Records that show foreigners registered to vote—and actually voted in North Carolina elections—will be disclosed by the state’s board of elections as a result of its legal settlement with an electoral integrity group.
The Jan. 31 announcement that a settlement (pdf) had been reached came weeks after Garbant Piquant of Garner, North Carolina, was arrested and charged with falsely claiming to be a U.S. citizen in order to register to vote, voting by an alien, and passport fraud.
Authorities say the Bahamas native, who isn’t a U.S. citizen, voted in every primary and general election from 2018 through 2020, as The Epoch Times previously reported.
The legal complaint against the North Carolina State Board of Elections and Executive Director Karen Brinson Bell was filed on June 17, 2019, and later amended.
According to the Public Interest Legal Foundation (PILF), which brought the lawsuit to federal court in North Carolina, the settlement is a victory for transparency in elections.
‘Huge Win for Transparency’
The National Voter Registration Act (NVRA) provides that election officials must allow inspection of all records related to the maintenance of the voter rolls.
The elections board agreed to settle the case after a federal appeals court determined that the disclosure provision of NVRA requires states to “make available for public inspection … all records concerning the implementation of programs and activities conducted for the purpose of ensuring the accuracy and currency of official lists of eligible voters.”
“This is a huge win for transparency in North Carolina’s elections,” PILF President J. Christian Adams said in a statement provided to The Epoch Times.
“The public has a right to know about election vulnerabilities.”
“These records conclusively show that foreigners have been registering to vote and voting in North Carolina elections. It is a shame our efforts to disclose these records were met with such resistance by election officials.
“Real foreign interference in American elections happens when foreigners cast ballots. This victory demonstrates that changes to national voter registration policies are needed to prevent this from happening,” he stated.
Along the way to the settlement, the foundation’s legal complaint was dismissed by a U.S. district court.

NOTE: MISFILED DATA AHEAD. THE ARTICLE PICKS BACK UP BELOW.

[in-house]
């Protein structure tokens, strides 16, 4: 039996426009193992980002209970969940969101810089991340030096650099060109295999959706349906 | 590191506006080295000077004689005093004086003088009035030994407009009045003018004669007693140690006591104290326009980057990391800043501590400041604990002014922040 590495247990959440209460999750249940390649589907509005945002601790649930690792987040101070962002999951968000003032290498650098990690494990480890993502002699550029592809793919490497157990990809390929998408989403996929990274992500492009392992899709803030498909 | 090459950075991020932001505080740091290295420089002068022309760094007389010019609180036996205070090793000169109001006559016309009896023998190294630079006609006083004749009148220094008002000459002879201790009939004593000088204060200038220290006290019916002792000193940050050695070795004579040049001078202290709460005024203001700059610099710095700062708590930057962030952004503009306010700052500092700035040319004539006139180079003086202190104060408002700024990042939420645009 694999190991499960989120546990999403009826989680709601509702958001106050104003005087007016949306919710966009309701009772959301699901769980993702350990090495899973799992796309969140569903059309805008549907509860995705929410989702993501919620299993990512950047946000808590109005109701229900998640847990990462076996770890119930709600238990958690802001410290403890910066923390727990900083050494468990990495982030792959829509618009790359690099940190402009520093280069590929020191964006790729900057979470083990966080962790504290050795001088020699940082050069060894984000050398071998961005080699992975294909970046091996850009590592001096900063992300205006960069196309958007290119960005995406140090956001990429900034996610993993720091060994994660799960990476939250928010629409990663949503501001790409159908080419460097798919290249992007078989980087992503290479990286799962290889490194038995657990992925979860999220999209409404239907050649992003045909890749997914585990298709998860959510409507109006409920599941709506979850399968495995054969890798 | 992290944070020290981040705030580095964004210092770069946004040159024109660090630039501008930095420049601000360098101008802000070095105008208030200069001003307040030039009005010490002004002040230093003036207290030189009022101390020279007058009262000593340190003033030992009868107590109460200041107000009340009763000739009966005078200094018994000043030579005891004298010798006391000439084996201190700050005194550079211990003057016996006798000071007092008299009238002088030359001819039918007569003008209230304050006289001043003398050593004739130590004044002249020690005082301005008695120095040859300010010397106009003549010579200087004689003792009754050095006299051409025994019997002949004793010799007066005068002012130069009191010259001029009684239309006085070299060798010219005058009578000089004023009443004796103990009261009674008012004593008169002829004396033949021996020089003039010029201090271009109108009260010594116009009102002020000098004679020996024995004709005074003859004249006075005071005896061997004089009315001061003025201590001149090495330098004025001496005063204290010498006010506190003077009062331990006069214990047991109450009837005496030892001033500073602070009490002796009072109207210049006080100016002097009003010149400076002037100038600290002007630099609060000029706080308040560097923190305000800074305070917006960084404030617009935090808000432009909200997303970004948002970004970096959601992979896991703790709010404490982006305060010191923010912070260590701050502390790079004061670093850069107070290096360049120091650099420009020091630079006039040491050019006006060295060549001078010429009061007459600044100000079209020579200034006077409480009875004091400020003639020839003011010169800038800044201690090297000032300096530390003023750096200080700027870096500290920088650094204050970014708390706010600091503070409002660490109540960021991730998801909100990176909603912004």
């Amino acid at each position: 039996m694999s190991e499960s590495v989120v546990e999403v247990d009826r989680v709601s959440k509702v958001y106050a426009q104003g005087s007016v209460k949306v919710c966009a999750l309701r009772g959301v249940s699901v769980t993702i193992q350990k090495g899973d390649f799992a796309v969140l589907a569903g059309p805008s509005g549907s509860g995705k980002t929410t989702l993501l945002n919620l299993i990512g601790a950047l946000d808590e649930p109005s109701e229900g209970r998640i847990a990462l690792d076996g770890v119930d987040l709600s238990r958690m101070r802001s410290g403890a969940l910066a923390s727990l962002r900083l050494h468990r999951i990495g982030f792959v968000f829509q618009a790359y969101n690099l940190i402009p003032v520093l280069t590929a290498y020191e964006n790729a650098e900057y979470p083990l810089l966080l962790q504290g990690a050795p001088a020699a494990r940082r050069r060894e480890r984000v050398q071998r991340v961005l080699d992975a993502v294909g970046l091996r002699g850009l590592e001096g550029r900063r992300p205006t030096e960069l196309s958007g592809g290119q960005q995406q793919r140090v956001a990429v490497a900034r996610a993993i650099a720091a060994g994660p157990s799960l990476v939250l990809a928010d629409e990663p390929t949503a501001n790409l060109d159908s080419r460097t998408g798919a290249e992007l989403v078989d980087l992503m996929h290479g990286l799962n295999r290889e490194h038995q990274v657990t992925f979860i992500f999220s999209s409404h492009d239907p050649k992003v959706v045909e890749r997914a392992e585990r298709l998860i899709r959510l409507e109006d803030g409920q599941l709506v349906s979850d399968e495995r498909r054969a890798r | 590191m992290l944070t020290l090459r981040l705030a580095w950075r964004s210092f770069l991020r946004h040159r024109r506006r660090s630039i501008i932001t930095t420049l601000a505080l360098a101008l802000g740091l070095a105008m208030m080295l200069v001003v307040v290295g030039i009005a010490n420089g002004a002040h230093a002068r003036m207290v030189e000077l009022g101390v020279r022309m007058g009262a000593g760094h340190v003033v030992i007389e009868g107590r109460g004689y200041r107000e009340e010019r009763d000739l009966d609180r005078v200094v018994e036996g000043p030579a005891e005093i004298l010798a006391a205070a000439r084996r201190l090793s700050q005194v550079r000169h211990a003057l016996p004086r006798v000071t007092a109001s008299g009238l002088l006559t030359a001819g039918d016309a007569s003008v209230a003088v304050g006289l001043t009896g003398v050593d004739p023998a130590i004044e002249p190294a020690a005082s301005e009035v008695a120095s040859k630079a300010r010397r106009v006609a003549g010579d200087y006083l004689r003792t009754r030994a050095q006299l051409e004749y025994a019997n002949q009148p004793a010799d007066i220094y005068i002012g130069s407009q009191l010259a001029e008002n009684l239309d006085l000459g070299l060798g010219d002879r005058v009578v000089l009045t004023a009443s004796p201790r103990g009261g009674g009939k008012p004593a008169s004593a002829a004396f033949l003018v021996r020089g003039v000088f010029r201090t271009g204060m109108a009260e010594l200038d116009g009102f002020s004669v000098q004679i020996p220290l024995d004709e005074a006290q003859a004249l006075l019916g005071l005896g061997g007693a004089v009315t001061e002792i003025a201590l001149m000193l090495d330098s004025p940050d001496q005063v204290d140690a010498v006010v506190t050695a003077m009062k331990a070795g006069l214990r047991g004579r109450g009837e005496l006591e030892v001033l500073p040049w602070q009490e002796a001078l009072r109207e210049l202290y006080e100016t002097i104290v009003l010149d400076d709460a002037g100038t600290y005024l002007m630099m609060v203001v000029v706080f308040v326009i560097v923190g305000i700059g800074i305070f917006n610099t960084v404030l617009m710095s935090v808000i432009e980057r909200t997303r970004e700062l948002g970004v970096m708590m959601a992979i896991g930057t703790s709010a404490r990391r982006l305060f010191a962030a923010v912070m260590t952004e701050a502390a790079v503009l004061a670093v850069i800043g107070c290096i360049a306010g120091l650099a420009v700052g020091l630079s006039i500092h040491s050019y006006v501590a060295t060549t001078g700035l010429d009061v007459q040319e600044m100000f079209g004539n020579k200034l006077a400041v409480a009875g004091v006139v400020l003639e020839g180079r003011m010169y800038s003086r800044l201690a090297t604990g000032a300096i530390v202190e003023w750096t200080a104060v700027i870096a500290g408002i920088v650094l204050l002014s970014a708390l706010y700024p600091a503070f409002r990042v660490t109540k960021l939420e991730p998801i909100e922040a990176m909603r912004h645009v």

PILF appealed to the U.S. Court of Appeals for the 4th Circuit, which ruled in favor of the group on May 10, 2021, and reinstated the lawsuit, remanding the case to the district court “for further proceedings consistent with this opinion.”
Lower Court Was Wrong
Federal Circuit Judge Barbara Milano Keenan, who was appointed by then-President Barack Obama, wrote in her court opinion that the district court had erred in tossing the lawsuit for failing to state a valid claim under the NVRA given what she called “the sensitive nature of the information sought and the potential for abuse,” an apparent reference to information about innocent U.S. citizens that could be abused.
The lower court was wrong to dismiss the case at an early stage in the litigation before discovery had been conducted, Keenan wrote.
The Indianapolis-based foundation characterizes itself as “the nation’s only public interest law firm dedicated wholly to election integrity,” saying that it exists “to assist states and others to aid the cause of election integrity and fight against lawlessness in American elections.”
PILF boasts that it has been “uncovering government records showing foreigners voting across the United States including in Pennsylvania, Texas, New Jersey, and California.”
The group is currently suing in Pennsylvania to secure records involving “a multi-decade failure to prevent aliens from registering and voting there.”
Patrick Gannon, public information director for the North Carolina board of elections, offered the board’s perspective on the settlement, which it had unanimously voted to accept on Jan. 20.
The settlement requires the board to give PILF records concerning audit processes and list maintenance activities related to non-U.S. citizens, in exchange for a complete dismissal of the lawsuit, Gannon said in a statement responding to an inquiry by The Epoch Times.
It’s important that the settlement states that the board “may redact all information that would allow PILF to personally identify any individual registrant who was being reviewed for potential improper registration, including names, dates of birth, Social Security numbers, driver’s license numbers, phone numbers, email addresses, street addresses, signatures, and identifying numbers used for registration and voting purposes,” Gannon wrote.
PILF sought to obtain this personal information in the litigation, he added.
The board’s “goal all along was protecting the privacy of individuals who were only suspected of improper registration,” Gannon wrote, adding that most of those individuals were found to be properly registered citizens.
Both a federal district court and the 4th Circuit Court rejected PILF’s argument that it should obtain such personal information, he said, providing a link to the circuit court opinion written by Keenan (pdf).
The elections board will provide the records but will redact all personally identifying information, as well as pay PILF $5,000.
It couldn’t release the records previously because at the time a federal judge had ordered it not to do so, Gannon wrote.
The settlement agreement “explicitly disclaims that the state board violated any law.”